And while there's no magic formula to completely eliminate or prevent wrinkles, skin care experts say that creams and serums containing hyaluronic acid will keep your skin looking and feeling moist and dewy fresh. A pro tip from Grufferman: Apply any face makeup with a "lighter touch." If your skin is dry, makeup can sometimes make wrinkles look more pronounced.

Ignoring Your Teeth

As we age, we're at greater risk of developing tooth decay and gum disease, which, in addition to affecting our smiles, can have a detrimental effect on overall health. According to a study published in 2018 in the journal Hypertension, poor oral hygiene is a risk factor for heart disease and high blood pressure, problems that become more common as you age. It's not clear why, but one theory is that the bacteria infecting your gums cause blood vessel inflammation and damage.

Make sure you don't neglect your chompers. The National Institute on Aging recommends brushing your teeth twice a day (with fluoride toothpaste) and flossing regularly, as well as eating a well-balanced diet. If you smoke, quitting can help reduce your chances of developing gum disease. And as you age, it's more important than ever not to skip those bi-yearly visits to the dentist.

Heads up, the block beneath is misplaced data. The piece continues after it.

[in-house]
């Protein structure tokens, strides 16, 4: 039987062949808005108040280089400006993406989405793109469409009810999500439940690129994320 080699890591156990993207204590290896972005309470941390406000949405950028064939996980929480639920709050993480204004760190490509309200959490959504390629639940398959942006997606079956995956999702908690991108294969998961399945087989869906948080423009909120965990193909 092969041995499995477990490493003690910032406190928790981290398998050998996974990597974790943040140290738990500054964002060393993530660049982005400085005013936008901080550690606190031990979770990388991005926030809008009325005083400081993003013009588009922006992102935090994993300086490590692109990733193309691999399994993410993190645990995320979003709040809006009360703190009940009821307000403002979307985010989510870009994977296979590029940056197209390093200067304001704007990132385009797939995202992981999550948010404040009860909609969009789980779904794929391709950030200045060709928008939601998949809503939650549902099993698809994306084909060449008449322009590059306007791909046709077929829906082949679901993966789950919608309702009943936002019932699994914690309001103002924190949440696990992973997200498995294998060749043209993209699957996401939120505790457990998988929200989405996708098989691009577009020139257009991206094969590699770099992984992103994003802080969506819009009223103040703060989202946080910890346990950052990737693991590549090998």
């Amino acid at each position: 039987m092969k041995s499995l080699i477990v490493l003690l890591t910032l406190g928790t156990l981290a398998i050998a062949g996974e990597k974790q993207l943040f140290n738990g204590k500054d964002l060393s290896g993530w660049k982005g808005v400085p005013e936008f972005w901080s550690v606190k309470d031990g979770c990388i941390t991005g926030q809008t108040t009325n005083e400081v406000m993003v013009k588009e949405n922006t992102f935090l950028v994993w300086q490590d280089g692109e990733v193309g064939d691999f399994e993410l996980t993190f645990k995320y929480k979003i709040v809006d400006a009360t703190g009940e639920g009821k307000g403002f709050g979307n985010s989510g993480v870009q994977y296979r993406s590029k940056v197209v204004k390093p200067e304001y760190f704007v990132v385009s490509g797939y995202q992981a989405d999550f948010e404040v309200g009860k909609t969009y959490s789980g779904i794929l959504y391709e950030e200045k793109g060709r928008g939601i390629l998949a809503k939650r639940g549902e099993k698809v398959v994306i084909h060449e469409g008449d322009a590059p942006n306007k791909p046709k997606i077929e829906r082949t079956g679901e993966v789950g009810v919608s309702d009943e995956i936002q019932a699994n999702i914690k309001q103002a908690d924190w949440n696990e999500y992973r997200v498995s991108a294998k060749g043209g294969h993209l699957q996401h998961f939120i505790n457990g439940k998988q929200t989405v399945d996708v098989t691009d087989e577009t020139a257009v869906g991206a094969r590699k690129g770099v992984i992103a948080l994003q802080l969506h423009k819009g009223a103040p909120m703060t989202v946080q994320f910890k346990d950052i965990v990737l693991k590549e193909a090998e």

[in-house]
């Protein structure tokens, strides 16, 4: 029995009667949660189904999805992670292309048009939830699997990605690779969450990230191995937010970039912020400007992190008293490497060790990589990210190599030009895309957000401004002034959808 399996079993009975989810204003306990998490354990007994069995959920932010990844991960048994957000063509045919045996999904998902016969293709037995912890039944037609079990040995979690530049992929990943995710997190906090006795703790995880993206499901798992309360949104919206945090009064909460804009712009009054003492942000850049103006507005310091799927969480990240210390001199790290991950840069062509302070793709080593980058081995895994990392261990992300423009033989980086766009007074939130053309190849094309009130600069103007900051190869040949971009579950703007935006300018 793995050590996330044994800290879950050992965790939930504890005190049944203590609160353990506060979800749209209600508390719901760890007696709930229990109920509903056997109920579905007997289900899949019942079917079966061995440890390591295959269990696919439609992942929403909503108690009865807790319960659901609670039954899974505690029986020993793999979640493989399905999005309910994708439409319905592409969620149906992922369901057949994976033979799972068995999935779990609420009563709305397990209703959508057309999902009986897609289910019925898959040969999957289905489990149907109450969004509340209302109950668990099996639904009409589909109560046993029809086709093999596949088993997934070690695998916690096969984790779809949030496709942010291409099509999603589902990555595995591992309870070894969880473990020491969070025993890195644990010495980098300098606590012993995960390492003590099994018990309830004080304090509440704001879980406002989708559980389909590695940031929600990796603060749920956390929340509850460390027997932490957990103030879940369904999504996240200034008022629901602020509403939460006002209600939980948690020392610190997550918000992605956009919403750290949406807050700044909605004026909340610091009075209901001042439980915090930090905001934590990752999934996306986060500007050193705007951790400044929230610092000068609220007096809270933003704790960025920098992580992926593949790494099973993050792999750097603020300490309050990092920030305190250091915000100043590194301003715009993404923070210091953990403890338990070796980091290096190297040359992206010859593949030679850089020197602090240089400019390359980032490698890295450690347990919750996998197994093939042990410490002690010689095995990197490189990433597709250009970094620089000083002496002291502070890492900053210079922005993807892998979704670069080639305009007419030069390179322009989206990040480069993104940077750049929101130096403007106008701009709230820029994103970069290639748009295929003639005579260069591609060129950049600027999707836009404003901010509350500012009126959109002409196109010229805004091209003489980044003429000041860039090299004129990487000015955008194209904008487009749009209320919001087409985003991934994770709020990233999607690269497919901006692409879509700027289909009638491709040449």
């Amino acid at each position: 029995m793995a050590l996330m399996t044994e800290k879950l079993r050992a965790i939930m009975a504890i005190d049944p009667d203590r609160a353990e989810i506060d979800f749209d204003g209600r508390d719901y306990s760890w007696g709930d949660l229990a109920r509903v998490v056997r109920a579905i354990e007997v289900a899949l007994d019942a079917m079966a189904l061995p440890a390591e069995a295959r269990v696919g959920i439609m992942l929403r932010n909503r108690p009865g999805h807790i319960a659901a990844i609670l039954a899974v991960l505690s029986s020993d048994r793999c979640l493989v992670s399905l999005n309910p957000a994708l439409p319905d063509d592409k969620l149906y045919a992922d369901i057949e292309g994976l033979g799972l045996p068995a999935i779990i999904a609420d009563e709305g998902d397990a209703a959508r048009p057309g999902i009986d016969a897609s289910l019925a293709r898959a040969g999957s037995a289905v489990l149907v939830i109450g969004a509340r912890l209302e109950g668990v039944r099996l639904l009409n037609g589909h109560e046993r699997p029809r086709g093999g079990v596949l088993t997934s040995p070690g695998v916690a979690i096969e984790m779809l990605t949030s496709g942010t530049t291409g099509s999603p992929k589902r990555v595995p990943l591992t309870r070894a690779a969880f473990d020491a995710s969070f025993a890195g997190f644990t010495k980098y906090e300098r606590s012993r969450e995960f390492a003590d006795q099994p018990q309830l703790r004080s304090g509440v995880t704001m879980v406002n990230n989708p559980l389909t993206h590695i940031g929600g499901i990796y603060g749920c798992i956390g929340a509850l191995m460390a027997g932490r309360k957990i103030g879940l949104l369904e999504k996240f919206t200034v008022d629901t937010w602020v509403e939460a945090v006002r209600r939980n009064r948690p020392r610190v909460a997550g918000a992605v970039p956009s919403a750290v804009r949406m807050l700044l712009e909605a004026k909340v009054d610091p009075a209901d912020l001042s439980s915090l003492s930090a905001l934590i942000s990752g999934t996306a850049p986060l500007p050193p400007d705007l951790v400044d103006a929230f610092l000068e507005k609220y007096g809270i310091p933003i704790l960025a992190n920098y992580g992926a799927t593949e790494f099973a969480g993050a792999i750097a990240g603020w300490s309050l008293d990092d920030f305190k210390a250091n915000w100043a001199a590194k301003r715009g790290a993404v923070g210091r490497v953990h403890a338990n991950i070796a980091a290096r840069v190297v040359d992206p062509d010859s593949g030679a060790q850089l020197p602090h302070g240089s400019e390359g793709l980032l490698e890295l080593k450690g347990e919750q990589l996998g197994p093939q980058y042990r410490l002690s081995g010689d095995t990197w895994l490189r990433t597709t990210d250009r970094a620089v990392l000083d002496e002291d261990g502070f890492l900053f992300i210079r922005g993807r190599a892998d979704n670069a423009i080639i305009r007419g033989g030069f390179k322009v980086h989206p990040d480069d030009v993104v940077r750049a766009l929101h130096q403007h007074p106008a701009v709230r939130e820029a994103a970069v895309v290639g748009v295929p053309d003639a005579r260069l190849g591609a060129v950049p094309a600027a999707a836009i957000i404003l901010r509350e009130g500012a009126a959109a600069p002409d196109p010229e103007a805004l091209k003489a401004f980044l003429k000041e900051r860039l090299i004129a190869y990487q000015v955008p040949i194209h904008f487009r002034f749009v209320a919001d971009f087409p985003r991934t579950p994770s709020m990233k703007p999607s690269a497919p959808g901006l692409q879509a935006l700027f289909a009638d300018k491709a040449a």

Wearing the Wrong Bra

Haven't we all kept that extra, ill-fitting bra in our lingerie drawer as a backup for when the good ones are in the laundry? Maybe you don't even own one that provides the proper support anymore. After all, breast tissue changes over time as a result of pregnancy, weight fluctuations, and menopause.

"Many women continue to wear the same size and brand they've always worn, without considering that our bodies change as we age," said Grufferman. Yet, the right underwear can help lift and slim your body.

Try on your bras and evaluate whether they fit well and if you're truly happy with them. If not, it might be time to invest in some new ones. Most large department stores and lingerie shops offer free bra-fitting services. Or you can measure your bra size yourself.